inpro is an established innovation incubator in German automotive production. Which innovations from our company have had a significant and lasting impact on the industry?
Dr. Gerd Eßer: inpro has been involved in pioneering new manufacturing technologies that have led to elementary improvements in automotive production. One impressive example was the introduction of the solid-state laser in car body construction. This innovation not only permanently changed automobile production about a quarter of a century ago, but also created many new jobs and several new companies. Our developments in the simulation of manufacturing processes such as sheet metal forming or joining technology have also led to significant advances in the industry. In addition to these beacons of industrial innovation, our company has steadily optimized automotive manufacturing with numerous incremental innovations.
Until the end of last year, inpro was primarily used for the shareholder companies. Since 2023, digital solutions and “innovation tables”, on which joint research and development is carried out, have also been accessible to external customers. How did this opening come about and what goals are being pursued with it?
Dr. Gerd Eßer: Innovations and synergies often come about through cooperation. The founding companies of inpro understood this 40 years ago and established our joint venture for this purpose. In the course of the company’s history, there have been different shareholders such as BMW, Daimler and SABIC who have contributed to the cross-company innovation work for automotive manufacturing. But changes in the structure of a joint venture are costly and time-consuming. Today, more than ever, innovation companies need to remain nimble in all areas. Everyone involved can benefit even more if access to our projects becomes easier for innovative players such as supplier companies and the principle of risk sharing in innovation development becomes more flexible. Being involved in a project or product has a different dimension than entering into a joint venture. At the same time, the stability of our anchor shareholders Siemens and Volkswagen is an important guarantee for the sustainability of our innovation work, which is underpinned once again by inpro’s 40th anniversary and our expanded product portfolio.
The platform idea has gained popularity in recent years because collaboration is a necessity to drive digital transformation. We have been familiar with the complexity of network economies for 40 years and want to continue to bring this experience, combined with our innovation management knowledge and technical expertise, to the further development of automotive manufacturing in the future.
Artificial intelligence, digital twins, automation and robotics: these are inpro’s current Innovation Tables. What are the biggest challenges and use cases that will have to be solved with these technologies in the next few years?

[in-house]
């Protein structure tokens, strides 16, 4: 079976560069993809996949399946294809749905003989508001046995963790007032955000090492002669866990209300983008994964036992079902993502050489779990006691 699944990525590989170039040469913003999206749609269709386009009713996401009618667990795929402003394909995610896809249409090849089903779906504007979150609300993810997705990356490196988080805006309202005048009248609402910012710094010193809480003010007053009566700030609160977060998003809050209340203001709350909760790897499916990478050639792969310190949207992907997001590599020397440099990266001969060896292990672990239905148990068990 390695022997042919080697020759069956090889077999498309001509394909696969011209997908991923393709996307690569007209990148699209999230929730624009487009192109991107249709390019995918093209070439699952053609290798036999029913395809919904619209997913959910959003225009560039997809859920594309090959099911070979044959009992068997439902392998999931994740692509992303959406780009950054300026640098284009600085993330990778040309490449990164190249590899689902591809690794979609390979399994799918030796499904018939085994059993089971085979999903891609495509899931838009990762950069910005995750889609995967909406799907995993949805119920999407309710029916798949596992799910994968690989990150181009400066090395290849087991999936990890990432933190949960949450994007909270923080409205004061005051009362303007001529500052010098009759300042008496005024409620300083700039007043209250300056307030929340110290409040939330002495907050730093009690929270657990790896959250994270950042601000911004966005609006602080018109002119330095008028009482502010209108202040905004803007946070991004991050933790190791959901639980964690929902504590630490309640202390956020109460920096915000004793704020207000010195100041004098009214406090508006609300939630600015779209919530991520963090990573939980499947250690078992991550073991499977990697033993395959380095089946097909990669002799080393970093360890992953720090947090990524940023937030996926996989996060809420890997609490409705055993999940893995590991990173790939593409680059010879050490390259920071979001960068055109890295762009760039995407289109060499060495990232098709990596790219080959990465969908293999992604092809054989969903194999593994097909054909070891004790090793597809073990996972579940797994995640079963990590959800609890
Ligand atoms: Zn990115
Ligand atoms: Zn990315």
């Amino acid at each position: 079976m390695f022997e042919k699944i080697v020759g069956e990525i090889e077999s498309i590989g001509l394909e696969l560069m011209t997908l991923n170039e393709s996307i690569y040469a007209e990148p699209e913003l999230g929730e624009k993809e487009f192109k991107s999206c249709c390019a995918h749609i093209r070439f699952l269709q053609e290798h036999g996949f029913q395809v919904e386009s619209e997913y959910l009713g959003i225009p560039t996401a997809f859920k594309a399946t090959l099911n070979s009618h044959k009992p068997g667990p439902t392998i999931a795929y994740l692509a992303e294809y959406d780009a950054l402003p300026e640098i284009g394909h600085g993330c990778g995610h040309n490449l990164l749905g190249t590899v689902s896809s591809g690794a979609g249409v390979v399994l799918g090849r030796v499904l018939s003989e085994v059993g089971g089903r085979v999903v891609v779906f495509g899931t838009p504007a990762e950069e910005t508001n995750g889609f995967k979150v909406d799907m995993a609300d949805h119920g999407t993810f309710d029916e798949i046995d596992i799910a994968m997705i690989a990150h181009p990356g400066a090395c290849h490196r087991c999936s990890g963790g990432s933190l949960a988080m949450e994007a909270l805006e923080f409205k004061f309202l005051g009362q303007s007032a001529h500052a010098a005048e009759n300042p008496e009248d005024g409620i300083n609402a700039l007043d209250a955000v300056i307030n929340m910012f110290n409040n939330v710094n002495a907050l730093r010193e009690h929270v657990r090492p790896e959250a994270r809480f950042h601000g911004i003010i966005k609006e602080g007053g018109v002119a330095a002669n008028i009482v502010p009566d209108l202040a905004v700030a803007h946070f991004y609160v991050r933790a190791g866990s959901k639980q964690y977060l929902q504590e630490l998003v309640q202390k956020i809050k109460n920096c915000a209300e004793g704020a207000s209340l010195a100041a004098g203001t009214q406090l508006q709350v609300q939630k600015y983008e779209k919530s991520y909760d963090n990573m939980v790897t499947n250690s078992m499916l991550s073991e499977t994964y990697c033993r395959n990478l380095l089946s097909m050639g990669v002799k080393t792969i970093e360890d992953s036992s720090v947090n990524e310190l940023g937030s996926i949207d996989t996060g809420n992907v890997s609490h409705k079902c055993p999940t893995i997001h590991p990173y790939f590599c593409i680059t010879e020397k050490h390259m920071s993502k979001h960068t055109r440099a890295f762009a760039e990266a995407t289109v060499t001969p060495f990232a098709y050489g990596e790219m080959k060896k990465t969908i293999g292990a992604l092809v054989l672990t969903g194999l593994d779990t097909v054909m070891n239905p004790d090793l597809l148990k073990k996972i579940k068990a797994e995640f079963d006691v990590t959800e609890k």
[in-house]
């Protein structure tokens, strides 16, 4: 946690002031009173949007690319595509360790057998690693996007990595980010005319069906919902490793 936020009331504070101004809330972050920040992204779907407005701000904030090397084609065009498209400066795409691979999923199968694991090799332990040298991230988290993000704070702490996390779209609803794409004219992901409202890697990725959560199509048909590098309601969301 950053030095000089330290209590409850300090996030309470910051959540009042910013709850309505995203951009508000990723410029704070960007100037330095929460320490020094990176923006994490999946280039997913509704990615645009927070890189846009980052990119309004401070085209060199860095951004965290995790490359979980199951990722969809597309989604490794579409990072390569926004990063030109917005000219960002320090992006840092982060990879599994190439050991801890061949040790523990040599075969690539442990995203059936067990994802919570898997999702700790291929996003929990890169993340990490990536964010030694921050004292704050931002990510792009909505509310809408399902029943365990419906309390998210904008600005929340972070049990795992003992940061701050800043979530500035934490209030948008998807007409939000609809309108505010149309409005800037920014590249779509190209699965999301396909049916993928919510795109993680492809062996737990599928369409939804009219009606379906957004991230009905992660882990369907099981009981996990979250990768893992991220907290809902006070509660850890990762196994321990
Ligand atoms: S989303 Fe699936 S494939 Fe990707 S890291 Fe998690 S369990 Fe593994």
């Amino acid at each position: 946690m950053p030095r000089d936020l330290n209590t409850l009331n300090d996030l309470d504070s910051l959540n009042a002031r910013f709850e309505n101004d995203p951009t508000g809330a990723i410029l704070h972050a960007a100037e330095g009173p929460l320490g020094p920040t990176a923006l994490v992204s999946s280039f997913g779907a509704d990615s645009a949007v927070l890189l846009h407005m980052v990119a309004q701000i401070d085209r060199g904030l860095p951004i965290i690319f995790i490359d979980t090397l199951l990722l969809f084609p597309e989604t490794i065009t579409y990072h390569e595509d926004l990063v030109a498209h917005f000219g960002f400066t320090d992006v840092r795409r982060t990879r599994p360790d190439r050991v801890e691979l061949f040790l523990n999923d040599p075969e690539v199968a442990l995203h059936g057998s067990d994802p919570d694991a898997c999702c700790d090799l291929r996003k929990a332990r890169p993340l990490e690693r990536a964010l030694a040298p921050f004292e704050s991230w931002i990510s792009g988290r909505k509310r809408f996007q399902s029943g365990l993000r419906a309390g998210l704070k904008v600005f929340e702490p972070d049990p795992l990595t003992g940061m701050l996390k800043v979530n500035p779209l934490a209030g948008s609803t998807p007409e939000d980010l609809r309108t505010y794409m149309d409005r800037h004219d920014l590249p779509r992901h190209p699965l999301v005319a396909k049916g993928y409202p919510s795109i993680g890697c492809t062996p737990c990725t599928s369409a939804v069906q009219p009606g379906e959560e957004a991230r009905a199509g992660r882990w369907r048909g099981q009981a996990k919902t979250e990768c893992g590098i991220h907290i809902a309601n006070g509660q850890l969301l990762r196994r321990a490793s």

Dr. Gerd Eßer: The world in general and our industry in particular are facing major challenges, and the dynamics will only increase. The global political situation and economic volatility of recent years have made us aware of the sensitivity of supply chains. We need alternatives to the current form of globalization, but time cannot simply be turned back. Net Zero is an urgent need that affects the entire value chain. It starts with planning and making manufacturing more flexible.
The “solution” to all these challenges is in Smart Digitalization. We are currently experiencing an enormous technology push with artificial intelligence. The ability to correctly prioritize and implement fields of action is now an important criterion for success. The availability of big data through platforms such as Catena-X or Manufacturing-X will support this. Despite all the opportunities offered by artificial intelligence, it is important to reflect on progress carefully, because it also harbors risks.
There is enormous potential in factory automation: The virtualization of production automation enables completely new concepts, to name just one trend topic in digital production. Due to the increased use of “intelligent robots”, which can react to environmental influences, for example, through their ability to see, the engineering world must also adapt. New manufacturing technologies and the associated reduction of components require a fundamentally new design of production processes.
Among other things, inpro has a long history in simulation engineering and offers a modular toolbox for 3D simulation and reverse engineering. When and for whom does the use of simano make sense?
Dr. Gerd Eßer: Simulation technologies are essential for creating a holistic optimum in production right from the start – avoiding waste and continuously optimizing through high forecast quality. Simulation software has established itself as a standard in automotive manufacturing, but the use of simulations along the process chain is not always possible across the board. With our simano toolbox, we make exactly that possible. Simulations from different manufacturers can be combined and used synergistically. With our other solution twino, we bridge the gap between simulation and physical manufacturing object. Using mixed reality technologies, we capture simulation data directly on the store floor and incorporate it directly into the simulation work. In this way, continuous digital engineering chains are created step by step.
Thanks for the insights.